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All wheel drive mechanism

  1. May 5, 2013 #1
    i was studying about four wheel drive/ all wheel drive and while studying about it i was just wondering how does your vehicle decide, to which wheel power should be transmitted more and to which one the power should be reduced, while cornering or while whee skidds.
     
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  3. May 5, 2013 #2

    Simon Bridge

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    Welcome to PF;
    The technology that differentiates the wheels on cornering etc is called the "differential" - there are different kinds - look it up.
     
  4. May 6, 2013 #3
    yeah i read about the differentials and got the idea of power distribution while cornering and i also read about the transfer case which distributes the power b/w front and rear wheel. but i was considering the case of automated system where driver does not have to sit and think that if he is climbing a hill or going through ice or slippery road he have to choose between high or low setting, cause he knows that his car is smart enough to detect the moment when to distribute power and where to distribute the car can switch automatically.
     
  5. May 6, 2013 #4

    Simon Bridge

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    I don't get you - are you thinking of automatic transmission?
     
  6. May 6, 2013 #5
    yeah i am thinking of automatic transmission for 4 wheel drive
     
  7. May 6, 2013 #6

    Simon Bridge

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    Do you not know how automatic transmission works, or is it that there is something about all-wheel drive that puzzles you concerning automatic transmission?
     
  8. May 6, 2013 #7
    actually its both, first of all i wanted to know exactly about how each component of automatic transmission work,and then how exactly does it then works with the 4 wheel drive. i have read many articles on it but none have been satisfactory till now. thats why i put up my question over here.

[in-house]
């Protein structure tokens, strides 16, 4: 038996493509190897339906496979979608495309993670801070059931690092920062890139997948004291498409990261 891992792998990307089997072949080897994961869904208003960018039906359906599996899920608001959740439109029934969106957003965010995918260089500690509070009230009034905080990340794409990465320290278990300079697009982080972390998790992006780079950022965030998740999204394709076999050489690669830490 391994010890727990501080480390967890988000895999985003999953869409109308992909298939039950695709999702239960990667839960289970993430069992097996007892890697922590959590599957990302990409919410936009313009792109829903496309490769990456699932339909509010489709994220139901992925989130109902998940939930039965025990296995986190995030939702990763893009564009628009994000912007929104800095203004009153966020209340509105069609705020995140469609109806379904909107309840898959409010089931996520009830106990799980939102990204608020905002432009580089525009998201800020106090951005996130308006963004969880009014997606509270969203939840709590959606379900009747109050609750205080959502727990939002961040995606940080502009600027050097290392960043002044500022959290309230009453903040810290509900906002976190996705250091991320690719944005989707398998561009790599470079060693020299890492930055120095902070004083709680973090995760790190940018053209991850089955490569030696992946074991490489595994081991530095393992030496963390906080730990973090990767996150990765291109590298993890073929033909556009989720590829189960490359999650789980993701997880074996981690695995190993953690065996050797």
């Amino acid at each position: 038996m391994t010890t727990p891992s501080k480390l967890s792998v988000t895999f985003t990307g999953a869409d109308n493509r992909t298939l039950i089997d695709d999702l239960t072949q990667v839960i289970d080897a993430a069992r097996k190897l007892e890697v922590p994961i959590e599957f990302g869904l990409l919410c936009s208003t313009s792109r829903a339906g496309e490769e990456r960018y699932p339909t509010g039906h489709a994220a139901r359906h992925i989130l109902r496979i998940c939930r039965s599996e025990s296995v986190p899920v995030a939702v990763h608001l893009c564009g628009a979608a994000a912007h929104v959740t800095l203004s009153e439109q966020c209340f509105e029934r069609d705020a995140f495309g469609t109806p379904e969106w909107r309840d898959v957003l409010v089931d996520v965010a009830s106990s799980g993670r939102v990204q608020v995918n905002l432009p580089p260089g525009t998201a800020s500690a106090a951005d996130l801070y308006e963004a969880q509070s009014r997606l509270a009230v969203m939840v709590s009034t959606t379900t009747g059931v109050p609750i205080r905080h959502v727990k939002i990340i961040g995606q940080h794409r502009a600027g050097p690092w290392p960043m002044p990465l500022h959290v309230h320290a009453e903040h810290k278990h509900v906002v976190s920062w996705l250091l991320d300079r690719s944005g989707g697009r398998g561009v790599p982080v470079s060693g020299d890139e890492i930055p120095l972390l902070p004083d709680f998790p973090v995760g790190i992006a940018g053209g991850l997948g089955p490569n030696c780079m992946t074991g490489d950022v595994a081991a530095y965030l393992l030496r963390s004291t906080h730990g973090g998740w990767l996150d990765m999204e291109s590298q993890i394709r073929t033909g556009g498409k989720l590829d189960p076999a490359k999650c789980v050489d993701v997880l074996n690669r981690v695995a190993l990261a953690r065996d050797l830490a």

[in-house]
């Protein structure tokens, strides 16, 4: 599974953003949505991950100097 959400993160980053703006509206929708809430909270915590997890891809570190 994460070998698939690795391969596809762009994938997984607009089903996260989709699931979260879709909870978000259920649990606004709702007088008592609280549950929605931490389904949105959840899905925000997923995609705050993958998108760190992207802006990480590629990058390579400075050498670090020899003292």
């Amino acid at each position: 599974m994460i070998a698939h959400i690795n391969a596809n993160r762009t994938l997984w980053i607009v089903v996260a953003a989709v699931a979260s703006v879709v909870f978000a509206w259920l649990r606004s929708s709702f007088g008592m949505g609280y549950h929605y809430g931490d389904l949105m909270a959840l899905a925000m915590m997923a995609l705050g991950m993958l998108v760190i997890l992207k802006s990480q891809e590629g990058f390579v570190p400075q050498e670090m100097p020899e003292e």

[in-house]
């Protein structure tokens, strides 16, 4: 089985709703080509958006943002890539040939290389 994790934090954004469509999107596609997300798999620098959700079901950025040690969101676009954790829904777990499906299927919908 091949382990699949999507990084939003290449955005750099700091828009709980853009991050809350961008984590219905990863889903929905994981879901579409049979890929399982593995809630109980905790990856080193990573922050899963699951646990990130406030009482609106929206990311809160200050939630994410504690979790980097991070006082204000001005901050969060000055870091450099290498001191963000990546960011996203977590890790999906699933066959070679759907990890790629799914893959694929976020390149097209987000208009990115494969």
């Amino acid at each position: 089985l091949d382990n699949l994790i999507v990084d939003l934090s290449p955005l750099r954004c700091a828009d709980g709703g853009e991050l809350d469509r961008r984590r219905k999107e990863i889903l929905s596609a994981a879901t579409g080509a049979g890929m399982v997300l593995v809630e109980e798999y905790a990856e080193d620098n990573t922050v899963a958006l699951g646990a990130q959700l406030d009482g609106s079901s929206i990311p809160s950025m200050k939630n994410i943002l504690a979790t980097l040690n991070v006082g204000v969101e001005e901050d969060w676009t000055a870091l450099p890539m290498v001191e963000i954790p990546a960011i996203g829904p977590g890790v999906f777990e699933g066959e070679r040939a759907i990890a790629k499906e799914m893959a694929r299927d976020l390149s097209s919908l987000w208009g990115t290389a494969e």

9. May 6, 2013 #8

    Simon Bridge

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    What you have asked for is beyond what we do here.
    For this, you should consult an auto-engineering manual.

    If you have specific questions about something you found unsatisfactory somewhere, then we can help.
     
  10. May 17, 2013 #9
    Hello,

    While I'm not very knowledgeable about Physics, I do know a few things about cars, so I hope the following is helpful.

    First, there are many different configurations of AWD and 4WD systems. Each one has its own inherent characteristics, which also can create flaws or weakness that can be exploited under specific conditions.

    Now, more modern AWD systems have an increasing amount of electronic monitoring and computer control, which can offset or sometimes completely overcome such flaws. At the least, a modern system will have individual wheel speed sensors feeding data to the computer, which will interpret other data (such as throttle position, and gear selection among other things) to make a "decision" on how and where to distribute torque.

    Let's take a step back. Are you familiar with how a differential works? At a basic level, there are "open" differentials (generally the most common), "limited slip", and "Lockers" as I would describe it. I know the basics, but would recommend you read up and understand differentials. I wouldn't want to steer you wrong by trying to describe them here.

    Also, up until recently, the transmission (whether automatic or manual) didn't have a whole lot to do with the actual distribution of torque throughout the AWD system. It functioned more independently at its role. Now with more modern vehicles, the transmission is again a more integral part of the whole system. Particularly with a trans axle, the differential is usually integrated, and thus becomes part of the torque distributing process.

    I'll wait for more direct questions before I keep rambling on.

    I hope that helps somewhat.
     
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